Adobe is set to roll out a patch that will cover a fix on a critical Flash Player vulnerability that is currently being exploited in the wild. In a security advisory, the company notes, “A critical vulnerability (CVE-2016-4117) exists in Adobe Flash Player 188.8.131.52 and earlier versions for Windows, Macintosh, Linux, and Chrome OS.”
When exploited, the security hole could crash the system and even give access to an attacker in order to gain control of the infected machine. While no further information has been divulged on the details of the vulnerability, researchers note that there’s a possibility that this could be used in the propagation of cybercrime kits such as Angler—the brainchild of cybercriminals who are seeking new attack vectors of compromise such as Flash, Java, and Silverlight.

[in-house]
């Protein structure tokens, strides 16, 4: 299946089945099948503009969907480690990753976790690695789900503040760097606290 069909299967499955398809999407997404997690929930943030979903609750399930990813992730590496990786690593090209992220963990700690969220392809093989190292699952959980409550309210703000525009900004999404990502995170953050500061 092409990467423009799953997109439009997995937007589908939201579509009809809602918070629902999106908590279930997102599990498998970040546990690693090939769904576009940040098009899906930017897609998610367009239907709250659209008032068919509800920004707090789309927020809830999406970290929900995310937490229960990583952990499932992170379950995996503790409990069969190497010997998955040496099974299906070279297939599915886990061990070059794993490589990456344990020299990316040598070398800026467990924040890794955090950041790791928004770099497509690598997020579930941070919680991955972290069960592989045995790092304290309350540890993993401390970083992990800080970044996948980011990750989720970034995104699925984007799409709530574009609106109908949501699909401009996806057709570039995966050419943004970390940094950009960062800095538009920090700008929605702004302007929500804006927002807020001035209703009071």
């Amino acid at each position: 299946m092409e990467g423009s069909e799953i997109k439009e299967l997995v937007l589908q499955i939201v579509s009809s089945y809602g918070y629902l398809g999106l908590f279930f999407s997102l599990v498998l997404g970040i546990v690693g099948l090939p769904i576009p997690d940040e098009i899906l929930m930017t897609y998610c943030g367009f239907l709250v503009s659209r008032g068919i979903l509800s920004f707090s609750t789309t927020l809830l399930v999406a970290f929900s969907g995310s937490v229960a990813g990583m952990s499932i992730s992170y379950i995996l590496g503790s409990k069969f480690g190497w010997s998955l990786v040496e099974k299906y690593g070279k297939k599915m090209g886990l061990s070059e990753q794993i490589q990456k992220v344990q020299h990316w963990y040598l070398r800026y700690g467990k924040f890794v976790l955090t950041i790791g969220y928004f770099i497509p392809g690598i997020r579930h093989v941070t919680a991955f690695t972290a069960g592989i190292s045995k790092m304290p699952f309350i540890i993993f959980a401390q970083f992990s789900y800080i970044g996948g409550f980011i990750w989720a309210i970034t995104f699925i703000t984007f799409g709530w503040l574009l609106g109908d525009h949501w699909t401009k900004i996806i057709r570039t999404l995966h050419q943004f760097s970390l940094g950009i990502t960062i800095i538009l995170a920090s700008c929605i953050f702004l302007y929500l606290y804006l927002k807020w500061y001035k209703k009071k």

Further, the exploit in question could also be used in malvertising campaigns. This means that a user visiting a website injected with a poisoned ad could easily compromise a system, much like how online crooks behind Magnitude and Nuclear exploit kits succeeded in staging attacks involving zero-day vulnerabilities.
According to the advisory, the patch will address the vulnerability through Adobe’s monthly security update, which will be available "as early as May 12."
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